Bakery transport companies are concerned that European Commission proposals to limit the height of UK trailers could mean a big change to their working practices.
The Freight Transport Association (FTA) wants to protect the current system, which gives UK operators the right to operate vehicles and trailers above four metres, but the EC has threatened to remove this derogation.
The FTA found that bakeries had specific issues where the factory’s automated stacking systems stack to a height that fits perfectly with a 4.95m double deck trailer, with no headroom to spare. Any reduction in height would mean the loss of the top stack, which would have to be manually un-stacked before loading.
Following intensive lobbying, the EC announced it would consider lifting the height limit to 4.88m for double-deck trailers but the FTA said this did not go far enough.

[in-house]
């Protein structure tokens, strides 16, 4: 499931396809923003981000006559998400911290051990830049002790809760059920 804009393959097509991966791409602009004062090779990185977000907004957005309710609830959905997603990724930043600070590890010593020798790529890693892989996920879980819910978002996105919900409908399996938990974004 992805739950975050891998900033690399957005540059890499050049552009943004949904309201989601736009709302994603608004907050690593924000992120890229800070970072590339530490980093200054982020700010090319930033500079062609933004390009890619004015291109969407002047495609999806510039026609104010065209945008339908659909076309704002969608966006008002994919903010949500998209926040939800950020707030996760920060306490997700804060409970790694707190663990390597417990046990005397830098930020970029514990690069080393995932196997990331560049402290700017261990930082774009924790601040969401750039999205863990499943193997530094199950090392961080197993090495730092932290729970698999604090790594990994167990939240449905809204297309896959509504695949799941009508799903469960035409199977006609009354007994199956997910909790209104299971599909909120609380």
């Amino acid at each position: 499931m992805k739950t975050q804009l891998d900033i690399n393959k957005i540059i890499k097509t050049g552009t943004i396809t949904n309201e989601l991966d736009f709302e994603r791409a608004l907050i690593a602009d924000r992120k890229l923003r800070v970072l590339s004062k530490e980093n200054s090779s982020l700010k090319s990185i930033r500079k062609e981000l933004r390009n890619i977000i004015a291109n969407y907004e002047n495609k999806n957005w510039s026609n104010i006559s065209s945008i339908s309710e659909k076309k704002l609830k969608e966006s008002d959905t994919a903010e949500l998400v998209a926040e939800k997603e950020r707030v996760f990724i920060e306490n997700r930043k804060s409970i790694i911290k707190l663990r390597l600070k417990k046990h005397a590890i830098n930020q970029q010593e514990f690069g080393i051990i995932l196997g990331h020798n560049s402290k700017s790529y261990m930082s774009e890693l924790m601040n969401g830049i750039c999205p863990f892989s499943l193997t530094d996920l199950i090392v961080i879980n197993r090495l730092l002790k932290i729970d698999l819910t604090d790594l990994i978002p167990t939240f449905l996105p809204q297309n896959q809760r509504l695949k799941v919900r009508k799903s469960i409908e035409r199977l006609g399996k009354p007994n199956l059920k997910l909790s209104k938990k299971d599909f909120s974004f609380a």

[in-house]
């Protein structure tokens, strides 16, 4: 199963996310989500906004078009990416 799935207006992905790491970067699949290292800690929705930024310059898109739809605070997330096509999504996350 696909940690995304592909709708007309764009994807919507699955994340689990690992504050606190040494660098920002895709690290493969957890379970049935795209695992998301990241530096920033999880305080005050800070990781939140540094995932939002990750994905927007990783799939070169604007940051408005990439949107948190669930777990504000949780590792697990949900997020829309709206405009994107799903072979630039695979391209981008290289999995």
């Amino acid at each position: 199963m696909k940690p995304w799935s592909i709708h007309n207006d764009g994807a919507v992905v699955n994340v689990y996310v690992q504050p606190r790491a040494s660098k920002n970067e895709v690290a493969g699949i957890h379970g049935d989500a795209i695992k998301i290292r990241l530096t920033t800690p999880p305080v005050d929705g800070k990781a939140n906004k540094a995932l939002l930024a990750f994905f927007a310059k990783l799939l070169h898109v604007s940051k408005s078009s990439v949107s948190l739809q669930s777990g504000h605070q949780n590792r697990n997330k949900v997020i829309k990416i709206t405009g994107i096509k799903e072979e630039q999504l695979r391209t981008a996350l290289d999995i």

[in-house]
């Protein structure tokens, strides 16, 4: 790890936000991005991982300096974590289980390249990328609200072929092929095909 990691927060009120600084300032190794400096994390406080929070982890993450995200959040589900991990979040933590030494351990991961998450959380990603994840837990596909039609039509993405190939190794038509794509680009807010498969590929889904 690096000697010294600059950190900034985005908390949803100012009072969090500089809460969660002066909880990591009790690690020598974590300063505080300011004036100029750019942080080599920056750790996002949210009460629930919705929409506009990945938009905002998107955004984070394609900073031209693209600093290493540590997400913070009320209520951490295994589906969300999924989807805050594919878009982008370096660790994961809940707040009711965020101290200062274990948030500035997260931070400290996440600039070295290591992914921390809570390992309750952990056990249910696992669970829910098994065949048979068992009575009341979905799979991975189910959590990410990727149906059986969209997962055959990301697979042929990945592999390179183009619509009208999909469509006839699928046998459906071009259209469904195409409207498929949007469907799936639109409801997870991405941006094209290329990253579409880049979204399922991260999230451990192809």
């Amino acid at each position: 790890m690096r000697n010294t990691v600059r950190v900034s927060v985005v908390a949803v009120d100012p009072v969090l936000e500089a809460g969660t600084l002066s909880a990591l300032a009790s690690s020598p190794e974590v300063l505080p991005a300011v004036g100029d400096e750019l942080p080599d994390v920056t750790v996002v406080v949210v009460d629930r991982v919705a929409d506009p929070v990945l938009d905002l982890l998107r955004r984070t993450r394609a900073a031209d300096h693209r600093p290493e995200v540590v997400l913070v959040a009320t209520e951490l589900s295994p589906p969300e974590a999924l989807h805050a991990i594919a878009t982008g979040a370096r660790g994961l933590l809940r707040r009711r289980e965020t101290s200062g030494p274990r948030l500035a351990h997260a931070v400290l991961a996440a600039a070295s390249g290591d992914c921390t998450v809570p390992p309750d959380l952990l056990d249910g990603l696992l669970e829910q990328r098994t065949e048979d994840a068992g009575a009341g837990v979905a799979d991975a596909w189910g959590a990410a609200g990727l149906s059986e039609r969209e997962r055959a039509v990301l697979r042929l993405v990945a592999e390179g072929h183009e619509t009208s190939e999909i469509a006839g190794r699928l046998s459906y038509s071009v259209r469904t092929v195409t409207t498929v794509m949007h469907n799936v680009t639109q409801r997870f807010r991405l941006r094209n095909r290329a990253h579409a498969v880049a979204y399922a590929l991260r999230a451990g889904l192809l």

Andy Mair, the FTA’s head of engineering policy, said: “All the evidence points to the fact that many significant operators in the UK use trailers that would be outlawed if EC proposals went ahead; the cost-saving and CO2 benefits of higher trailers would be lost too. We would like the height limit for all trailers, not just double-deck, to be set to at least 4.95m.”
It said some products moved in stillages (caged pallets) are stacked with no room to spare height-wise and even a small reduction in height would result in the loss of one stillage per stack less.
An update from the EC on the proposals is expected in the autumn.